My first stop with trouble-shooting or wanting to learn something about a specific tech topic, I start with typing in some keywords into Google.com; I look for blogs and commentary more than official web sites. It's interesting how often TechSoup or NetSquared material comes up in the search... I also sometimes look on YouTube for an information video about whatever topic I am looking for.
"What are your favorite sources for technology information? How do you keep up with technology trends and news?"
I subscribe to get updates from ZDNet regarding FOSS - it's my best source for what's going on with FOSS and what might be useful in my work with nonprofits.
I also follow certain tags on Twitter - specifically, #nptech and #ICT4D - to get the latest news about tech, or even just some random piece of advice, that relates to nonprofits/NGOs and tech. The people and orgs I choose to follow on Twitter also keep me up-to-date. Twitter has become my preferred resource for finding out about trends and news over email newsletter - tweets point to blogs, articles, information about books, etc. of interest to me. I know more about what TechSoup is up to via Twitter than I do via, say, By the Cup.
I also read workforce.com, because a lot of the recommendations for working with employees, using tech, are adaptable for working with volunteers (unpaid staff).
I know a lot of volunteer managers who find out the latest trends in tech use via online discussion groups, such as UKVPMs or OzVPM, or newsletters by the Nonprofit Times or the Journal of Philanthropy. I read those as well - they rarely tell me something I don't already know, BUT, they show how much a trend is permeating the mainstream nonprofit/NGO world, so I read them regularly.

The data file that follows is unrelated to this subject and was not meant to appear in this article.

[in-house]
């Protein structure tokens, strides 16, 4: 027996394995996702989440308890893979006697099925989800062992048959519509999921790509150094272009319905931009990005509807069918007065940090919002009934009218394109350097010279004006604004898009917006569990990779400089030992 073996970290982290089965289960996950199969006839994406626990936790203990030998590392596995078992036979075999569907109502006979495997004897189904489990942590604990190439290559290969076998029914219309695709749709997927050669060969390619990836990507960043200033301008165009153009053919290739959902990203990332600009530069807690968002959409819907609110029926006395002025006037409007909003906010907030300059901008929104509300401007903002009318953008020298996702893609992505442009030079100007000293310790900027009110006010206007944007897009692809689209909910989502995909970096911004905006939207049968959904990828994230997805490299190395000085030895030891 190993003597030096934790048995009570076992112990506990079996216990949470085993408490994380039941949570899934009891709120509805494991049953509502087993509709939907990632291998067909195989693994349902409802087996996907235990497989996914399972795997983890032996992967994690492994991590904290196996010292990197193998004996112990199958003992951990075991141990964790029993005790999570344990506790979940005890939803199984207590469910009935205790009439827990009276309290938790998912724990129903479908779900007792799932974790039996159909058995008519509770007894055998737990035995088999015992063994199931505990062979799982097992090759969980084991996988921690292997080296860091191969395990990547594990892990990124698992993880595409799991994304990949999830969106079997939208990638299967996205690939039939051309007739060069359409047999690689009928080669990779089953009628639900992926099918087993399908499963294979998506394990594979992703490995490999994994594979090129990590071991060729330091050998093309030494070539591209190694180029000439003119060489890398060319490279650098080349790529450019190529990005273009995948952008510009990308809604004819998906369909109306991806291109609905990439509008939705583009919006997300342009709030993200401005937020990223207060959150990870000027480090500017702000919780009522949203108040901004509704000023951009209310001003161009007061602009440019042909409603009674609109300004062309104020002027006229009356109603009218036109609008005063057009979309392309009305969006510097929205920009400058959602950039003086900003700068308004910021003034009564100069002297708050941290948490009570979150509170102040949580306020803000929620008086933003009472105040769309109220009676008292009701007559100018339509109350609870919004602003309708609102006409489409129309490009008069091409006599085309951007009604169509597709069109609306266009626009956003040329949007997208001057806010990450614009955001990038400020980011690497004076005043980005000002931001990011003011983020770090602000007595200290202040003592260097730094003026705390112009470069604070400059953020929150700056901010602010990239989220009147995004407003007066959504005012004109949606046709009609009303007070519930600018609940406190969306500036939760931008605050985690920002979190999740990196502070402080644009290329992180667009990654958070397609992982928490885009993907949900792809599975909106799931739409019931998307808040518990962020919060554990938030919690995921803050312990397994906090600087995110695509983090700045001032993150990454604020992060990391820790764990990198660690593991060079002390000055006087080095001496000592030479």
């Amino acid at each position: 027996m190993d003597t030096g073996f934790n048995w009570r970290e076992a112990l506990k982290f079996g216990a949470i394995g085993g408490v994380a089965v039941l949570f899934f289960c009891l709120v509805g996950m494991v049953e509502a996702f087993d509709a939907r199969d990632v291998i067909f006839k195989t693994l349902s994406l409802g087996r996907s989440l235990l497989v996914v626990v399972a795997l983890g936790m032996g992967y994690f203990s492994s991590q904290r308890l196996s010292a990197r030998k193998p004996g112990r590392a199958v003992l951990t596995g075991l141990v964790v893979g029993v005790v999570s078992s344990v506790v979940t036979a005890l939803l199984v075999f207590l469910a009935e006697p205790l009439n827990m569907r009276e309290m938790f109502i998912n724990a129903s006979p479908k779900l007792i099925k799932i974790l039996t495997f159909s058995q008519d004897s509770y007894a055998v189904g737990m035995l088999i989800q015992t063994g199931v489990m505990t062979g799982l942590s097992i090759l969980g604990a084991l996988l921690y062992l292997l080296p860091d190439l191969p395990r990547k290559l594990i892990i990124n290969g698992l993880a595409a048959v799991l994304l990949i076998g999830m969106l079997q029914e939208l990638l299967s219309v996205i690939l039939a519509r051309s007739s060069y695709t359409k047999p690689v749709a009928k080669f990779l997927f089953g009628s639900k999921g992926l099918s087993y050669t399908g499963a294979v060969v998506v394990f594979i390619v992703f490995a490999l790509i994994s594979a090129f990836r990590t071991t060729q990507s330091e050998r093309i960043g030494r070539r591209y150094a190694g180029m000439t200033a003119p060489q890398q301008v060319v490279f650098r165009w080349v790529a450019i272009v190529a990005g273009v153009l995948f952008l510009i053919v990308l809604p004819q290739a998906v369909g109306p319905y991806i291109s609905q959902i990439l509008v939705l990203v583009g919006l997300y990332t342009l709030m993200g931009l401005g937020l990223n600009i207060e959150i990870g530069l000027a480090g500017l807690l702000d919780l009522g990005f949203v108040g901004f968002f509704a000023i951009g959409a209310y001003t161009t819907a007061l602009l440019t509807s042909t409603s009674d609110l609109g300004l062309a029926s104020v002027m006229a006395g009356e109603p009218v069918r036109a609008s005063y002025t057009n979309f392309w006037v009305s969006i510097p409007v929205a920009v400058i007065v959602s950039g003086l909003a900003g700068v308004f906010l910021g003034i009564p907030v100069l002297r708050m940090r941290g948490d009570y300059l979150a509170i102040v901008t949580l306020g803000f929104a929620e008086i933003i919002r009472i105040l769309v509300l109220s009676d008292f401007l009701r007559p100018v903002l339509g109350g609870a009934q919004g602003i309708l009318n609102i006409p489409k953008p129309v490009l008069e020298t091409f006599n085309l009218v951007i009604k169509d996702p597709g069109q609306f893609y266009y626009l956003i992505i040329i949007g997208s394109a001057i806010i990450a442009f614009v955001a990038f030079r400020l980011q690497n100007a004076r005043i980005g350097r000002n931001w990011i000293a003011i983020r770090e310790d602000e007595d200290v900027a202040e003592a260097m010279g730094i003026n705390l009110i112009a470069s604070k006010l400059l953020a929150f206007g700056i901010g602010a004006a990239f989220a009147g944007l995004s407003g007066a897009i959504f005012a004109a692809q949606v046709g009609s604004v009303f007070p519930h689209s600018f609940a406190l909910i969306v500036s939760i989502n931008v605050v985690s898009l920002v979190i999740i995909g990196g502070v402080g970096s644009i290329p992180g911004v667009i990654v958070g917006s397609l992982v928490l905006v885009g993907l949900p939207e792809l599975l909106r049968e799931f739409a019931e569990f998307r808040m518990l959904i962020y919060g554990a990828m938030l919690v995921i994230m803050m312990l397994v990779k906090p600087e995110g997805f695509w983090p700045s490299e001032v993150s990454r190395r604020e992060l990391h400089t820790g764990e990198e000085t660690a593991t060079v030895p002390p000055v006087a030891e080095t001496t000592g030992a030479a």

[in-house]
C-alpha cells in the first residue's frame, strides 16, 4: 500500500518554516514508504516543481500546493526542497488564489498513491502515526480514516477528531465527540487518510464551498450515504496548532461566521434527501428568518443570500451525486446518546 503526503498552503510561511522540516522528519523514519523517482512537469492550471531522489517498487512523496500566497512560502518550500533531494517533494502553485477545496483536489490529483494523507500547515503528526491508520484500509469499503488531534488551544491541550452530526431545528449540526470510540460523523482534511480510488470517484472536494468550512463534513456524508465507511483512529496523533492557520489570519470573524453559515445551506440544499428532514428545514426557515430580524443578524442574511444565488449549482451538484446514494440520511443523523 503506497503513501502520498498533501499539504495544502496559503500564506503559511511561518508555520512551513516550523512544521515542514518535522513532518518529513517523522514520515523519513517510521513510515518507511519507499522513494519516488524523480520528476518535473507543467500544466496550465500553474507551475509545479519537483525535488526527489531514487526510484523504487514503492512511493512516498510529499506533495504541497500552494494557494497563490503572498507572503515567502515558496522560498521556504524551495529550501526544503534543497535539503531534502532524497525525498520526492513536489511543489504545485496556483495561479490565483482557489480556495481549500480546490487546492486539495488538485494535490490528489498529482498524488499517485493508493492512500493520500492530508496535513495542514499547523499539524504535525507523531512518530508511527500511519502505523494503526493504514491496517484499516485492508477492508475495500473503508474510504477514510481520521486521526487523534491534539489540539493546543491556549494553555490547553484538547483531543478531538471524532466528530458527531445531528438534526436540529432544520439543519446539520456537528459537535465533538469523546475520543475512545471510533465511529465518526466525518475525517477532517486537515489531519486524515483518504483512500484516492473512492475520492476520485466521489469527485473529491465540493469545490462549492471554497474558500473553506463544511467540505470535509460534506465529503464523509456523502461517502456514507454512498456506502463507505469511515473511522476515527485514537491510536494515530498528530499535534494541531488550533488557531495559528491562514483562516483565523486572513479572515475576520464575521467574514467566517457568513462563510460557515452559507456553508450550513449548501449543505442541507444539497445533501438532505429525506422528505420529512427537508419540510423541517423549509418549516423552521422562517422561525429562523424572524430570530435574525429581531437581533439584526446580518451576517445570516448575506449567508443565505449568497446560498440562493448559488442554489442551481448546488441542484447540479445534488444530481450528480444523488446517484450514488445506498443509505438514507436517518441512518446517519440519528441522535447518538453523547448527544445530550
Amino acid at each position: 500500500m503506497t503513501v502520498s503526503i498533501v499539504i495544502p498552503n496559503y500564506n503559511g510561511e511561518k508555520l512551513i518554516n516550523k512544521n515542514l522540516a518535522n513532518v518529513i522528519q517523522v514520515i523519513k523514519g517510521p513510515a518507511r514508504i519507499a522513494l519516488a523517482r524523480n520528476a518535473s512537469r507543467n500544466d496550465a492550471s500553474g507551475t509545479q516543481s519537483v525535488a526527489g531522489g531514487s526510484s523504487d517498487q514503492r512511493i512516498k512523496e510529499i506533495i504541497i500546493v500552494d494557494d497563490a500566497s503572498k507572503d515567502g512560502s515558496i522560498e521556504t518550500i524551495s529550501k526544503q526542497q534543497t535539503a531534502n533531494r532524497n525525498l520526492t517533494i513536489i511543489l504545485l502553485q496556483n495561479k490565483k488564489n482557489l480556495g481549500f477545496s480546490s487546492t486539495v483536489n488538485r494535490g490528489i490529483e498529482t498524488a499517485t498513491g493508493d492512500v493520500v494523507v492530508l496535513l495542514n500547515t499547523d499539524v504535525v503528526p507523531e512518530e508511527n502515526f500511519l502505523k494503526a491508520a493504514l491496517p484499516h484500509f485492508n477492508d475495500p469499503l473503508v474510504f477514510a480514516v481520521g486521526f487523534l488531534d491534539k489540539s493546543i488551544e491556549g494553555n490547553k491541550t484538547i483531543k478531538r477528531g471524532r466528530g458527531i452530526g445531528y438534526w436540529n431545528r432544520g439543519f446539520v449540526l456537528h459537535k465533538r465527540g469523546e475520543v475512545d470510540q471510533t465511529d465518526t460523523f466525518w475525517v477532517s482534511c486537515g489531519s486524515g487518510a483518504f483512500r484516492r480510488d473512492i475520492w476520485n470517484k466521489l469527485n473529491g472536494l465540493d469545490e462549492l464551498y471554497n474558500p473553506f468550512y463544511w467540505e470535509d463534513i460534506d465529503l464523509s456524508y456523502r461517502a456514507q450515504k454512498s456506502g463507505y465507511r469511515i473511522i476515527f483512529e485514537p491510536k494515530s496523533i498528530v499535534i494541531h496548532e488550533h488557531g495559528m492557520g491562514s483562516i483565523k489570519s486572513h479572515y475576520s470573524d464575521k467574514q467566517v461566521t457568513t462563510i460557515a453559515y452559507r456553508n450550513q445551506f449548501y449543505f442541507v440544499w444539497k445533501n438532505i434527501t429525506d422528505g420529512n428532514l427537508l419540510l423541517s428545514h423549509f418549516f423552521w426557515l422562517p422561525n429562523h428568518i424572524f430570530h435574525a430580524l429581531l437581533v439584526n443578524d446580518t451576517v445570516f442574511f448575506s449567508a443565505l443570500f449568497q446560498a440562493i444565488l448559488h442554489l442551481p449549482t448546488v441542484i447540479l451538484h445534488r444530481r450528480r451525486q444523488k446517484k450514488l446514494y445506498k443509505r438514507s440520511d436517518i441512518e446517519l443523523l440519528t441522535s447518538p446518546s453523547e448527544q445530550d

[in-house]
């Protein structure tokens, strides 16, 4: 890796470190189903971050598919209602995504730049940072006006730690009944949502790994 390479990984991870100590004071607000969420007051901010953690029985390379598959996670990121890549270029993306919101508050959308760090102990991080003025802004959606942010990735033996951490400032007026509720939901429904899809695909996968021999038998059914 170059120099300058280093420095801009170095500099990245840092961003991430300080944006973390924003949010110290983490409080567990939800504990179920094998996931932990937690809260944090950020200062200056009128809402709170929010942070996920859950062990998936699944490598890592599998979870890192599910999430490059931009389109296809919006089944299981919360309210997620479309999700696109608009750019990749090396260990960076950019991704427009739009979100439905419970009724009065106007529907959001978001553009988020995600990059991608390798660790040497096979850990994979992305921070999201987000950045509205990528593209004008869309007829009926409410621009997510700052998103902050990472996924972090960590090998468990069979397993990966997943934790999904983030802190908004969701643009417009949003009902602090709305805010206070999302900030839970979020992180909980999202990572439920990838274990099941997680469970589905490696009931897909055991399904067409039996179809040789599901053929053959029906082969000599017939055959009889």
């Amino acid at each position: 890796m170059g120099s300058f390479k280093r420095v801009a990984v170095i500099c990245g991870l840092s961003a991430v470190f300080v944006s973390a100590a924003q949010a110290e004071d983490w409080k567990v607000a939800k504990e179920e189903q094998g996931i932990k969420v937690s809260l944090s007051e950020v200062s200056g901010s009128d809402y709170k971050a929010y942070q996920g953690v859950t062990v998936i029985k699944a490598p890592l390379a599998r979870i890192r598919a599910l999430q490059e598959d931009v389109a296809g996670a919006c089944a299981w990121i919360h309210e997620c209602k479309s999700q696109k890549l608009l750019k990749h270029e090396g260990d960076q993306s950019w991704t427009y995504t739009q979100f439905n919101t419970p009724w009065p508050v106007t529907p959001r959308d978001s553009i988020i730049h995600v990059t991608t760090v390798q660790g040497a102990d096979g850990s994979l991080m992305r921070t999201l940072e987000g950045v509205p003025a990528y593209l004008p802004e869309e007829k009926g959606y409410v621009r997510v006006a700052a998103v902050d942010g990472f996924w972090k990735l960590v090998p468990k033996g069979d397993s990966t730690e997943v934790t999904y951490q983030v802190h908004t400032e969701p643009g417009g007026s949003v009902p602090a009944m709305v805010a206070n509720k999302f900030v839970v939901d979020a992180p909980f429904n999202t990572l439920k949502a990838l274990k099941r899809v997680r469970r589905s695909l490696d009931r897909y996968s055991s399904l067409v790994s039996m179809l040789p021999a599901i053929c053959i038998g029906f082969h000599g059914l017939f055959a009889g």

"What conferences do you attend?"
None recently - no funding! But I know a lot of nonprofits that still get their info on the latest re: tech via presentations at conferences. There's no one grand nonprofit conference - art museums have their own conferences, animal shelters have their own conferences, drug prevention programs have their own conferences, etc. Each of these conferences feature at least one workshop - if not an entire track - regarding tech use.
If I could attend a conference, I would attend SXSW - always a really interesting experience re: tech use.
-=-=-=-=-=- Jayne Cravens Author, The LAST Virtual Volunteering Guidebook
Jayne - Thanks for the input. I actually just signed up for
several of the newsletters you mentioned to help keep on top of discussion
trends (so many discussions! so many trends!). Mostly I use Twitter socially
vs. keeping up with nonprofit and tech news, but I think you perfectly capture how useful Twitter can be. And it's definitely good to be reminded that
different conferences focused on specific areas will usually have technology
tracks as well. So many different ways to learn about technology - thanks for
all the great suggestions!
Ariel's comment reminds me of a related question I would like to throw out.
How much time do you generally spend on industry reading online? Do you consider it part of your work day or is it extracurricular? (Or both?)